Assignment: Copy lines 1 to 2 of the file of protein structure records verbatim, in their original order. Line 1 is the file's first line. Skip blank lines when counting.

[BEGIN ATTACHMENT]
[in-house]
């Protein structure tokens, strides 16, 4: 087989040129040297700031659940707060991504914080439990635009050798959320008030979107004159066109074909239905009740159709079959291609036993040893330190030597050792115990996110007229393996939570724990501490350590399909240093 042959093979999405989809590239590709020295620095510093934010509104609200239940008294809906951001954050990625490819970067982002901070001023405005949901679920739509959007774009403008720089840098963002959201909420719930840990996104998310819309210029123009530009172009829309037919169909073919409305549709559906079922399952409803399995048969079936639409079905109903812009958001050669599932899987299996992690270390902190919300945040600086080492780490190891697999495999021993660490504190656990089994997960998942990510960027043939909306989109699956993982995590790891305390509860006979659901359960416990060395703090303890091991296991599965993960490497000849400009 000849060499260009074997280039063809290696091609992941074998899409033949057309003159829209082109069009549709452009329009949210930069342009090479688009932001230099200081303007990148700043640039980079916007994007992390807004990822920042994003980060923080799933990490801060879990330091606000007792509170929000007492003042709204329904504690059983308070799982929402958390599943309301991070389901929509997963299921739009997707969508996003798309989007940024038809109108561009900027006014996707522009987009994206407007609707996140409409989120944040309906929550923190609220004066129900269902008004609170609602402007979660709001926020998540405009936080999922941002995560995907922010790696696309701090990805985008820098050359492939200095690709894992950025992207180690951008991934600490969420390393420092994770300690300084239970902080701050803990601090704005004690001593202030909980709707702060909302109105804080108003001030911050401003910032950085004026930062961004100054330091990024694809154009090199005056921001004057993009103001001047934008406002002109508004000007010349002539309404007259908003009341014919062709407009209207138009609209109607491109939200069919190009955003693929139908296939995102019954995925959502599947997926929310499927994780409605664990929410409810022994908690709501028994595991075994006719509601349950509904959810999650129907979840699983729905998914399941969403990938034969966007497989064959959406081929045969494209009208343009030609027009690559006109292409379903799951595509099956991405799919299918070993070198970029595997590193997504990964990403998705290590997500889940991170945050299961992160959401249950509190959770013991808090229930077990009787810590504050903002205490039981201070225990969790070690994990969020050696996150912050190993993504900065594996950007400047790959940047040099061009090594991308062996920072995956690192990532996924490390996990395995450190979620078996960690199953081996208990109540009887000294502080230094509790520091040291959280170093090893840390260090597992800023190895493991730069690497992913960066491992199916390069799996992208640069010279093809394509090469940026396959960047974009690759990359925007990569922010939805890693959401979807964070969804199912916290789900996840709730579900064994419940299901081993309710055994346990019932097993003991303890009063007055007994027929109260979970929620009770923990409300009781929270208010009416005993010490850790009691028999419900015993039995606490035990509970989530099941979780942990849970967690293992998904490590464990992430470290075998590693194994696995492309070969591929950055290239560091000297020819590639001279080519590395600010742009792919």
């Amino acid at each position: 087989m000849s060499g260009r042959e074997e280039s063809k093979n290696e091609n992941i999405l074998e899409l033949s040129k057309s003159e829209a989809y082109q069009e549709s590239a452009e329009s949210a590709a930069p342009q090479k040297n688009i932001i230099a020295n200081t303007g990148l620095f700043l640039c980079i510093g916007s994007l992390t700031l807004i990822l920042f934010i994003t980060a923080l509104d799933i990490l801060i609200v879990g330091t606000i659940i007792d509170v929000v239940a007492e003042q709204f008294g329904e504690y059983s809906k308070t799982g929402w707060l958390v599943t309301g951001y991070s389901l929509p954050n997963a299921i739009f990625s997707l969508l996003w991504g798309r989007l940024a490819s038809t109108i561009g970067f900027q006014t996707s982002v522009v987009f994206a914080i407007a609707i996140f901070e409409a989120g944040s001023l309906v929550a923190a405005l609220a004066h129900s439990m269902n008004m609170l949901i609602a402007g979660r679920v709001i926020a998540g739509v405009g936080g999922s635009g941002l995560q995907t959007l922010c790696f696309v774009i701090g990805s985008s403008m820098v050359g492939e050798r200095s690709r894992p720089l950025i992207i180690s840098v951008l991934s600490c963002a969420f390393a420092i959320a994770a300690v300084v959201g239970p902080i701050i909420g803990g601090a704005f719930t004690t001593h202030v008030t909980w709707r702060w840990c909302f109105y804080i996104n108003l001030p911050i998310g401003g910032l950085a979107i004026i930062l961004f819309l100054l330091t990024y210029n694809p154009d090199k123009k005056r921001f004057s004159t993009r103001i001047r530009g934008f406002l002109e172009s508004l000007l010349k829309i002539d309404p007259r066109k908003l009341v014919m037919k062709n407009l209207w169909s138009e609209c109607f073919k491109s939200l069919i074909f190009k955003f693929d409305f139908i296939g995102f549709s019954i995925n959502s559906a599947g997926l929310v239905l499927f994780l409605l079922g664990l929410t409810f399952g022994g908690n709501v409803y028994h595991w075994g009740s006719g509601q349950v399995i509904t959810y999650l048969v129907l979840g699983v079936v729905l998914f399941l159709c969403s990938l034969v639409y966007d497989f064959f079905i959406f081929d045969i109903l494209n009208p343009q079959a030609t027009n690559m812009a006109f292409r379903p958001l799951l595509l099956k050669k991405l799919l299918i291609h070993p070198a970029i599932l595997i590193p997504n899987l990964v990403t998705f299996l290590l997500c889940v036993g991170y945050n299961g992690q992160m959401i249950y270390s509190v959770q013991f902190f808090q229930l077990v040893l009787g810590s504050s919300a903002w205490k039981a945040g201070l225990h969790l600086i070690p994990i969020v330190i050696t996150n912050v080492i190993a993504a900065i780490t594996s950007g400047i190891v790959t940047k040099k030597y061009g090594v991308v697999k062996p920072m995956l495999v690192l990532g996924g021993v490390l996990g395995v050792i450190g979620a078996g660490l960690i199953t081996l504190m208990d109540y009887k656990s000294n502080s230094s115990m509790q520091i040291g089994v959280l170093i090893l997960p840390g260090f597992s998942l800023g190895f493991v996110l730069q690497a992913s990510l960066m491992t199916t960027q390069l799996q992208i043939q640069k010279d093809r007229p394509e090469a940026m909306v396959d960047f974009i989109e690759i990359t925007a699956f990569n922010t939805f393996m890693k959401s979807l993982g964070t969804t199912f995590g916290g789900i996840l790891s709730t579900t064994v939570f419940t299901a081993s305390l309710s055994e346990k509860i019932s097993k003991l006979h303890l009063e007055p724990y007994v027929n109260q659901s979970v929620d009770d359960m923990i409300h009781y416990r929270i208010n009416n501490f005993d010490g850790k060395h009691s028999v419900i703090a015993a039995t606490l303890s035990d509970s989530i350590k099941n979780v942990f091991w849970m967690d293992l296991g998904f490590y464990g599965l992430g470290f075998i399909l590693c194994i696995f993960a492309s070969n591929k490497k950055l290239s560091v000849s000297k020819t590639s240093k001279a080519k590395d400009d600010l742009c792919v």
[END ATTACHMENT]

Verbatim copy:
[in-house]
């Protein structure tokens, strides 16, 4: 087989040129040297700031659940707060991504914080439990635009050798959320008030979107004159066109074909239905009740159709079959291609036993040893330190030597050792115990996110007229393996939570724990501490350590399909240093 042959093979999405989809590239590709020295620095510093934010509104609200239940008294809906951001954050990625490819970067982002901070001023405005949901679920739509959007774009403008720089840098963002959201909420719930840990996104998310819309210029123009530009172009829309037919169909073919409305549709559906079922399952409803399995048969079936639409079905109903812009958001050669599932899987299996992690270390902190919300945040600086080492780490190891697999495999021993660490504190656990089994997960998942990510960027043939909306989109699956993982995590790891305390509860006979659901359960416990060395703090303890091991296991599965993960490497000849400009 000849060499260009074997280039063809290696091609992941074998899409033949057309003159829209082109069009549709452009329009949210930069342009090479688009932001230099200081303007990148700043640039980079916007994007992390807004990822920042994003980060923080799933990490801060879990330091606000007792509170929000007492003042709204329904504690059983308070799982929402958390599943309301991070389901929509997963299921739009997707969508996003798309989007940024038809109108561009900027006014996707522009987009994206407007609707996140409409989120944040309906929550923190609220004066129900269902008004609170609602402007979660709001926020998540405009936080999922941002995560995907922010790696696309701090990805985008820098050359492939200095690709894992950025992207180690951008991934600490969420390393420092994770300690300084239970902080701050803990601090704005004690001593202030909980709707702060909302109105804080108003001030911050401003910032950085004026930062961004100054330091990024694809154009090199005056921001004057993009103001001047934008406002002109508004000007010349002539309404007259908003009341014919062709407009209207138009609209109607491109939200069919190009955003693929139908296939995102019954995925959502599947997926929310499927994780409605664990929410409810022994908690709501028994595991075994006719509601349950509904959810999650129907979840699983729905998914399941969403990938034969966007497989064959959406081929045969494209009208343009030609027009690559006109292409379903799951595509099956991405799919299918070993070198970029595997590193997504990964990403998705290590997500889940991170945050299961992160959401249950509190959770013991808090229930077990009787810590504050903002205490039981201070225990969790070690994990969020050696996150912050190993993504900065594996950007400047790959940047040099061009090594991308062996920072995956690192990532996924490390996990395995450190979620078996960690199953081996208990109540009887000294502080230094509790520091040291959280170093090893840390260090597992800023190895493991730069690497992913960066491992199916390069799996992208640069010279093809394509090469940026396959960047974009690759990359925007990569922010939805890693959401979807964070969804199912916290789900996840709730579900064994419940299901081993309710055994346990019932097993003991303890009063007055007994027929109260979970929620009770923990409300009781929270208010009416005993010490850790009691028999419900015993039995606490035990509970989530099941979780942990849970967690293992998904490590464990992430470290075998590693194994696995492309070969591929950055290239560091000297020819590639001279080519590395600010742009792919």